Two dice are rolled and the sum of the face values is six. What is the probability that at least one of the dice came up a three?

Attempt: I feel I'm having trouble formalizing the expression for what I believe to be happening. This is a question concerning conditional probabilities so as such I will need first the probability of obtaining a sum of $6$:

$$P(6) = P(6|(4,2))P(4,2) + P(6|(5,1))P(5,1) + P(6|(3,3))P(3,3)$$

So in terms of notation, the ordered pairs represent the way in which a sum of $6$ could be attained (ex: $(4,2)$, where you roll a $4$ on the first die and $2$ on the second). With that being taken into account:

$$\left(\frac{2}{5}\right)\left(\frac{2}{36}\right) + \left(\frac{2}{5}\right)\left(\frac{2}{36}\right) + \left(\frac{1}{5}\right)\left(\frac{1}{36}\right) = 0.0495$$

Now what was requested was the probability of a $3$ coming up given the sum of 6:

\begin{align}P((3,3)|6) &= \frac{P(6|(3,3))P(3,3)}{P(6) = P(6|(4,2))P(4,2) + P(6|(5,1))P(5,1) + P(6|(3,3))P(3,3)}\\\\ &= \frac{0.0056}{0.0495}\\\\ &= 0.113\end{align}

But I still feel I'm not treating the condition on the sum of $6$ properly.. Is this correct?

  • $\begingroup$ Hint: $P(X_1+X_2=6)=P(X_1=4,X_2=2)+P(X_1=2,X_2=4)+P(X_1=5,X_2=1)+P(X_1=1,X_2=5)+P(X_1=3,X_2=3)=\frac{1}{36}+\frac{1}{36}+\frac{1}{36}+\frac{1}{36}+\frac{1}{36}=\frac{5}{36}$ $\endgroup$ – callculus Jun 10 '16 at 18:30
  • $\begingroup$ Perhaps I've looking at this a bit too simply, but the problem seems trivial... The only way for two dice to sum up to $6$ is if each side comes up a $3$, so the probability is 100%? $\endgroup$ – Mortified Through Math Jun 10 '16 at 18:32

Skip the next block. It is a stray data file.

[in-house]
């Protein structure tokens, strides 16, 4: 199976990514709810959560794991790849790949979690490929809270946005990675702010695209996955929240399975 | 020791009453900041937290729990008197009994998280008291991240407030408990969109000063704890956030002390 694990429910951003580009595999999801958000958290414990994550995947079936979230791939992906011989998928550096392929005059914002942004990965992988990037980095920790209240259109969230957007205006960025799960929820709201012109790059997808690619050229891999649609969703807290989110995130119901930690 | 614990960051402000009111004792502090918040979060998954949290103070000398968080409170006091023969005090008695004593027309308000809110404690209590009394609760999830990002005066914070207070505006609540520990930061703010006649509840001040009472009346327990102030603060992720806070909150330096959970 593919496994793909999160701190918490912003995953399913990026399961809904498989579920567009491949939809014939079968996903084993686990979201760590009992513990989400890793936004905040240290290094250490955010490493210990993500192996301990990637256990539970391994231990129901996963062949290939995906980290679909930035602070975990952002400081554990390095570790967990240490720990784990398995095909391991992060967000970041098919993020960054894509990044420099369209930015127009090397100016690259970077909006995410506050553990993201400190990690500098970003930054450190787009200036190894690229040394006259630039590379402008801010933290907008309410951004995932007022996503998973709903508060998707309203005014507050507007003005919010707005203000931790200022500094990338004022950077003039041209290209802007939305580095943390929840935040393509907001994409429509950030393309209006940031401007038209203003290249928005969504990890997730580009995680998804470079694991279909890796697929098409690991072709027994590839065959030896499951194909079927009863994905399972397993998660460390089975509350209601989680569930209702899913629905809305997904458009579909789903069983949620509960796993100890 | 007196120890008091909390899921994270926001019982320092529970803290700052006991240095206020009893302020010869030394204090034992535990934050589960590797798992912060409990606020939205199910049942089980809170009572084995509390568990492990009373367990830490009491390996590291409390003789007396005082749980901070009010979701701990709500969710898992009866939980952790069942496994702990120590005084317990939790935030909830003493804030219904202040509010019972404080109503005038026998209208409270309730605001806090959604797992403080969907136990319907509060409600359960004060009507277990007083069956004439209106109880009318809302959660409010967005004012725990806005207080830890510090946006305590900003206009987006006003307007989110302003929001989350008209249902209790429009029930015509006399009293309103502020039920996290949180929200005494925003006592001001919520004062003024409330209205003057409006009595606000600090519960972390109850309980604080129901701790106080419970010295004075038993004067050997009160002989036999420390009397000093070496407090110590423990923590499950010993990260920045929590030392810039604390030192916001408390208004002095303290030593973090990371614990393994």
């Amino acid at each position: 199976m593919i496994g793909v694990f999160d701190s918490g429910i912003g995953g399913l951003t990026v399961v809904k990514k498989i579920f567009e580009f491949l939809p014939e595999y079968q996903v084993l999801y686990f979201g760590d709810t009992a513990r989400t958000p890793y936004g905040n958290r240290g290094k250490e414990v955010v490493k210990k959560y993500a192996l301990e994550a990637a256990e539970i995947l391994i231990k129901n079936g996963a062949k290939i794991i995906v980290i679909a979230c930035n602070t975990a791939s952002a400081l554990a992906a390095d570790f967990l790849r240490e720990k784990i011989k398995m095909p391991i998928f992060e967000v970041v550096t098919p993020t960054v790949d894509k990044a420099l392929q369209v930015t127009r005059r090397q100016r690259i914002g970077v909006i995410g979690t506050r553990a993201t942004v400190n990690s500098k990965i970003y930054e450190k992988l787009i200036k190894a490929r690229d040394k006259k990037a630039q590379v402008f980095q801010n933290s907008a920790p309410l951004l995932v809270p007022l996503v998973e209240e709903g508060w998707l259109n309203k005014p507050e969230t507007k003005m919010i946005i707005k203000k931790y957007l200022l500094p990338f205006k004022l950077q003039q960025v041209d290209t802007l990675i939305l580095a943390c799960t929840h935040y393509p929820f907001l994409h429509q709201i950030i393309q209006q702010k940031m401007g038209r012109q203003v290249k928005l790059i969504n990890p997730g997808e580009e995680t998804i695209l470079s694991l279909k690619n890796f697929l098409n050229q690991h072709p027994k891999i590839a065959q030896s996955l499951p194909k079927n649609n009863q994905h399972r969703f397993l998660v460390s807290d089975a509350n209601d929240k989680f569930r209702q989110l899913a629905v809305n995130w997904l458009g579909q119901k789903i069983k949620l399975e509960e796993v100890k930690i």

• $\begingroup$ @Alb But there are 4 other ways (in total 5) to get a sum of 6. $\endgroup$ – callculus Jun 10 '16 at 18:34
  • $\begingroup$ @callculus crap, right. Please excuse the post lunch dumb comment... $\endgroup$ – Mortified Through Math Jun 10 '16 at 18:35
  • 1
    $\begingroup$ $P(6|(4,2))$ is the probability you have rolled a $6$ given that the dice show $(4,2), P(6|(4,2)) = 1$ Correct that and you will get $P(6) = \frac 5{36}$ and $P((3,3)|6) = \frac {P((3,3))}{P(6)}$ $\endgroup$ – Doug M Jun 10 '16 at 19:04

$P(1,5)= P(2,4)=P(3,3)=P(4,2)=P(5,1) = 1/36$

Thus, you need $P(3,3)/P(6) = 1/5$. ($P(sum= 6|(3,3))=1$, and sum can be 6 in those 5 ways above with total probability 5/36)


I would use a table to first see this intuiutively

$$\begin{array}{|cc|cccccc|}\hline &&&&&D_1\\ &&1&2&3&4&5&6\\ \hline &1&2&3&4&5&\color{red}6&7\\ &2&3&4&5&\color{red}6&7&8\\ D_2&3&4&5&\color{blue}6&7&8&9\\ &4&5&\color{red}6&7&8&9&10\\ &5&\color{red}6&7&8&9&10&11\\ &6&7&8&9&10&11&12\\ \hline\end{array}$$

The red numbers show all combinations where the dice sum to $6$ and the blue shows the one event we are interested in, where at least one dice shows a $3$

So we have $\dfrac 15$ elements which satisfy the given constraints

Now consider it mathematically

We know that $P(\text{sum}=6)=\dfrac 5{36}$

We also know that $P((3,3))=\dfrac 1{36}$

We can therefore say that \begin{align}P(\text{sum}=6\text{ AND one dice shows }3)&=\frac{P((3,3))}{P(\text{sum}=6)} \\\\ &=\frac{\frac1{36}}{\frac5{36}}\\\\ &=\frac1{36}\cdot\frac{36}5\\\\ &=\frac 15\end{align}


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